The U.S. Oil Story You’re Not Hearing Today

The recent decline in the price of oil has stolen the limelight from a massive shift in U.S. energy policy.
Everybody is talking about the $80 oil story. Or rumors that the Saudis are trying to squash the U.S. energy boom by flooding the market. Or theories about how global powers are conspiring to drive down oil so Vladimir Putin will have no choice but to sell gas to Ukraine.
There is a lot of speculation as to how oil fell to $80 so quickly, and where it will go from here.
But perhaps the most important development in U.S. energy policy is not a rumor. Up until June it had been four decades since U.S. oil left U.S. ports. But in the last four months, two ships have sailed with nearly 800,000 barrels of oil, destined for ports in Asia and Europe.
That’s groundbreaking news. These ships weren’t carrying illegal cargo. In fact, the oil shipments had the blessing of the U.S. Commerce Department. That’s because a new loophole in a 40-year-old law now allows just a handful of U.S. energy companies to export oil.
Forty-one years ago a surprise attack by Syria and Egypt against an essentially undefended Israel marked the official end of low oil prices around the globe. The world was enjoying $3 per barrel oil, less than the cost of a gallon of milk today.
But within a year that price would catapult 400% to $12 as the Organization of Arab Petroleum Exporting Countries (OAPEC) slapped an oil embargo on the U.S. and its allies – a swift and painful retaliatory response for supplying arms to Israel.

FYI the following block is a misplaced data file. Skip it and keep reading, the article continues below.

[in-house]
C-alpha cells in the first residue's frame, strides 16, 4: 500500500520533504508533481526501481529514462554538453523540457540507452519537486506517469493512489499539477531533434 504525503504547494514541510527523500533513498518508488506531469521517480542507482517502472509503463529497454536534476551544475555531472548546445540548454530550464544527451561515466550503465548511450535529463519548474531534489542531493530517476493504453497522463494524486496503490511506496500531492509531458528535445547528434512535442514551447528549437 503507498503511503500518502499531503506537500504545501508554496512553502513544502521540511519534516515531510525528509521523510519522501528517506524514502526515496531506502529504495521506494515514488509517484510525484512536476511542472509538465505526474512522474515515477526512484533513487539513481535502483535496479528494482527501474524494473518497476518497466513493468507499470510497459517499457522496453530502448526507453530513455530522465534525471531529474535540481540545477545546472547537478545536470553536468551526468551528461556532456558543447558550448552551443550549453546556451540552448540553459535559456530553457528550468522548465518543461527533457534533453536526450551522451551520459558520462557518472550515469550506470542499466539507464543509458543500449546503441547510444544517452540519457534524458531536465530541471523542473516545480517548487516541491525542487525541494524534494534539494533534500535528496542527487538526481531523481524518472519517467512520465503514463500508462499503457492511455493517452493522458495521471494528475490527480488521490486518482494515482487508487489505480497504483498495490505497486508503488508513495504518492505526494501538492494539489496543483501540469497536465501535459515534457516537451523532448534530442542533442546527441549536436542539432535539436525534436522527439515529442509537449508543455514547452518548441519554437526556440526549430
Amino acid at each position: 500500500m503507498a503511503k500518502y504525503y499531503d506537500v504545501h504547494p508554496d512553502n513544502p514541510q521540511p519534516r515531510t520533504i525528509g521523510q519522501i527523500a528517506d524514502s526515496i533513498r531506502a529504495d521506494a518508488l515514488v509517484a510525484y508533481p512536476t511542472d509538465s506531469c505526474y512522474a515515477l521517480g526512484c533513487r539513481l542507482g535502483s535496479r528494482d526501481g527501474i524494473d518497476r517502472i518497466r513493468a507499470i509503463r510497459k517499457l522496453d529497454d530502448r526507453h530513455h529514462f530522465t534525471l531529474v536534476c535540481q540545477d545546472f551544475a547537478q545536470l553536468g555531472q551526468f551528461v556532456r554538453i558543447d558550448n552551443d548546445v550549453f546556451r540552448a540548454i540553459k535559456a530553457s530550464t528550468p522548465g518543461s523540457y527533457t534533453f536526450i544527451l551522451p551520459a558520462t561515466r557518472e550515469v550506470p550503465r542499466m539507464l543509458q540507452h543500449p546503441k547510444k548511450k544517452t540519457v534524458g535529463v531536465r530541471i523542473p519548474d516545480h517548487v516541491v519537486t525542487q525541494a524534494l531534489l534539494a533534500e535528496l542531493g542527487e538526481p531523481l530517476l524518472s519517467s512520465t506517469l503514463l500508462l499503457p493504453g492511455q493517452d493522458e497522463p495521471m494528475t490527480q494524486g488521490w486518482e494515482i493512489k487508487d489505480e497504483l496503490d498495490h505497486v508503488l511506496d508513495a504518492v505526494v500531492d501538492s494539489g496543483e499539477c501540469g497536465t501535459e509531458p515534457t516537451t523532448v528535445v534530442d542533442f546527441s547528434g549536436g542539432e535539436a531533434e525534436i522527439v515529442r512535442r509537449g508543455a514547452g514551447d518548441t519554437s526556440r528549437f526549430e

As President Nixon and Secretary of State Henry Kissinger tried to put the U.S. on the path toward energy independence, it was written into law that every drop of domestic oil production would stay in country.
Of course, energy independence didn’t come to the U.S. by 1980, as Nixon and Kissinger had hoped. But it wasn’t because we exported all of our oil – we never had it to begin with. Four decades later, that’s changed.
In mid-June the U.S. Commerce Department approved two U.S. companies to export oil condensate, a lighter version of oil that condenses to liquid from gas when it reaches the surface.
While total U.S condensate production is only rising moderately, it is rising rapidly in specific shale oil plays, particularly the Eagle Ford and the Utica shale.
Condensate is loosely defined as oil with an API gravity greater than 45. API is a measure of how heavy petroleum is relative to water – the higher the API the more similar the product is to gasoline, and the more valuable it is. In other words, condensate is a very valuable product.
Part of the fascination in the oil condensate story is that there is no standard level of API at the moment to define it – a wrinkle that makes analysis of condensate production equal parts art and science.
The Commerce Department has ruled that to qualify oil condensate for export it needs to go through a distillation tower – a very simple refining process that oil producers can do in the field.
One of these areas is the Eagle Ford Shale. Stretching from the Mexican border to East Texas, the Eagle Ford produces around 1.5 million barrels of oil per day. While estimates vary, energy consulting company Platts suggests that around 700,000 barrels per day come from condensate now, and that the figure could rise to 1.1 million barrels per day by 2020.
While $80 oil has cast a shadow over the U.S. oil boom for now, expect the U.S. export story to make headlines again in 2015. Greater demand for oil condensate exists overseas than in the U.S. And growing the country’s export volumes is just another way the industry, and U.S. producers, can continue to grow.

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